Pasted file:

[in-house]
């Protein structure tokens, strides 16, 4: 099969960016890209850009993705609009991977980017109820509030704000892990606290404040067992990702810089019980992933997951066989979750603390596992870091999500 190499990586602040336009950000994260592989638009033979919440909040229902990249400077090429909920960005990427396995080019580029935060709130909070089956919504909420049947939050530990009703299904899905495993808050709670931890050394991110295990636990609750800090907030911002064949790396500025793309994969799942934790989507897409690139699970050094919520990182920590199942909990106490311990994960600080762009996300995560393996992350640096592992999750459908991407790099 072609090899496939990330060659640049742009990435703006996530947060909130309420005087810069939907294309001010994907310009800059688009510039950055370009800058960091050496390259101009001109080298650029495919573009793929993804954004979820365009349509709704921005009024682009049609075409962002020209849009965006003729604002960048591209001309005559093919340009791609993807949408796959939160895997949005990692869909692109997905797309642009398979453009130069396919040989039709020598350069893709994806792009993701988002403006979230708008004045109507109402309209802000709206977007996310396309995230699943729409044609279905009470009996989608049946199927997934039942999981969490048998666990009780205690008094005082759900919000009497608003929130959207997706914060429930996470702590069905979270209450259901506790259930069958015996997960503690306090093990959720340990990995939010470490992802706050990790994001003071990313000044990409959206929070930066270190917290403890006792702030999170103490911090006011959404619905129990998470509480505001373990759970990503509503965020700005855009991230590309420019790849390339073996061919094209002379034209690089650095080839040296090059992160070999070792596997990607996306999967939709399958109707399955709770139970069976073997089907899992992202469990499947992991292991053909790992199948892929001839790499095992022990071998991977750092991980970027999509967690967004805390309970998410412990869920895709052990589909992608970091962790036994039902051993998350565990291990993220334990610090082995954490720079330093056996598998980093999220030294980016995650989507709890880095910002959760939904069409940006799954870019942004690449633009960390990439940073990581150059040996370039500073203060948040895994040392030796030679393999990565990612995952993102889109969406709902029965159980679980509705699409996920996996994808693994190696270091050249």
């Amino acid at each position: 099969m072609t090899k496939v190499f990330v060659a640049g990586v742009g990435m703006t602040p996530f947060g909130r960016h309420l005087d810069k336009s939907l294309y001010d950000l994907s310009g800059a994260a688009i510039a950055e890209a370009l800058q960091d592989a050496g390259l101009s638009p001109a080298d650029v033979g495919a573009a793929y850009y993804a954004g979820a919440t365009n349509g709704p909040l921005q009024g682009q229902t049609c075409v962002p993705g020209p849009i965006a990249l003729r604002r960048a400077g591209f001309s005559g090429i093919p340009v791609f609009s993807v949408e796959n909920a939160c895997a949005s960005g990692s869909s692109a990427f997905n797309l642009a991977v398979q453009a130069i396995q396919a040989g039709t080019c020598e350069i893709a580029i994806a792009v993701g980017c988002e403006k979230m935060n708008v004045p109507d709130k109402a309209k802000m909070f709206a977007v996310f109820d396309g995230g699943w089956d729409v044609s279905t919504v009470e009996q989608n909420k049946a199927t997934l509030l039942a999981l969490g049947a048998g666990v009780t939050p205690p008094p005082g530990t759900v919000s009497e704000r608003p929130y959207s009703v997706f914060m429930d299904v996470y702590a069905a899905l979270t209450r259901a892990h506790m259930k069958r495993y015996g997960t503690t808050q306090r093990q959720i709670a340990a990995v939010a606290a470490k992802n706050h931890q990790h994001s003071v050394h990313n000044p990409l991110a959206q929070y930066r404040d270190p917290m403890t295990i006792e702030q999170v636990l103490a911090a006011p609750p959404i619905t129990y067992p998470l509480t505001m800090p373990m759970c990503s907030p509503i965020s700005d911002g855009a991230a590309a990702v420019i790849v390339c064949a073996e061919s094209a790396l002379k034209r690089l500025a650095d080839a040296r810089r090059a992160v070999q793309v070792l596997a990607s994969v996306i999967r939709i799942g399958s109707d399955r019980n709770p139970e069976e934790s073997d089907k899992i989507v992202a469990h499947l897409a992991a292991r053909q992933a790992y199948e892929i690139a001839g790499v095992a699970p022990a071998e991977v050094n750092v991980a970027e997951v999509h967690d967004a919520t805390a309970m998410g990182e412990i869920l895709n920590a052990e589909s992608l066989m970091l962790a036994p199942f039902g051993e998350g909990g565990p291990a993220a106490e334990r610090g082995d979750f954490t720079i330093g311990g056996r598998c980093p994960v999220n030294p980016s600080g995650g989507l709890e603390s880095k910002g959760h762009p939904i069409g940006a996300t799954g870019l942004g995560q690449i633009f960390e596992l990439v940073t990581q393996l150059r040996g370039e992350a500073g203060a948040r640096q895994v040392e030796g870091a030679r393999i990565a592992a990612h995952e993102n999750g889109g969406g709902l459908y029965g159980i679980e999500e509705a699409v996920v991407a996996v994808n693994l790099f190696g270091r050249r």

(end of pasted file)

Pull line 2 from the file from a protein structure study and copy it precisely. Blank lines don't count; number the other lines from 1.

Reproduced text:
């Protein structure tokens, strides 16, 4: 099969960016890209850009993705609009991977980017109820509030704000892990606290404040067992990702810089019980992933997951066989979750603390596992870091999500 190499990586602040336009950000994260592989638009033979919440909040229902990249400077090429909920960005990427396995080019580029935060709130909070089956919504909420049947939050530990009703299904899905495993808050709670931890050394991110295990636990609750800090907030911002064949790396500025793309994969799942934790989507897409690139699970050094919520990182920590199942909990106490311990994960600080762009996300995560393996992350640096592992999750459908991407790099 072609090899496939990330060659640049742009990435703006996530947060909130309420005087810069939907294309001010994907310009800059688009510039950055370009800058960091050496390259101009001109080298650029495919573009793929993804954004979820365009349509709704921005009024682009049609075409962002020209849009965006003729604002960048591209001309005559093919340009791609993807949408796959939160895997949005990692869909692109997905797309642009398979453009130069396919040989039709020598350069893709994806792009993701988002403006979230708008004045109507109402309209802000709206977007996310396309995230699943729409044609279905009470009996989608049946199927997934039942999981969490048998666990009780205690008094005082759900919000009497608003929130959207997706914060429930996470702590069905979270209450259901506790259930069958015996997960503690306090093990959720340990990995939010470490992802706050990790994001003071990313000044990409959206929070930066270190917290403890006792702030999170103490911090006011959404619905129990998470509480505001373990759970990503509503965020700005855009991230590309420019790849390339073996061919094209002379034209690089650095080839040296090059992160070999070792596997990607996306999967939709399958109707399955709770139970069976073997089907899992992202469990499947992991292991053909790992199948892929001839790499095992022990071998991977750092991980970027999509967690967004805390309970998410412990869920895709052990589909992608970091962790036994039902051993998350565990291990993220334990610090082995954490720079330093056996598998980093999220030294980016995650989507709890880095910002959760939904069409940006799954870019942004690449633009960390990439940073990581150059040996370039500073203060948040895994040392030796030679393999990565990612995952993102889109969406709902029965159980679980509705699409996920996996994808693994190696270091050249």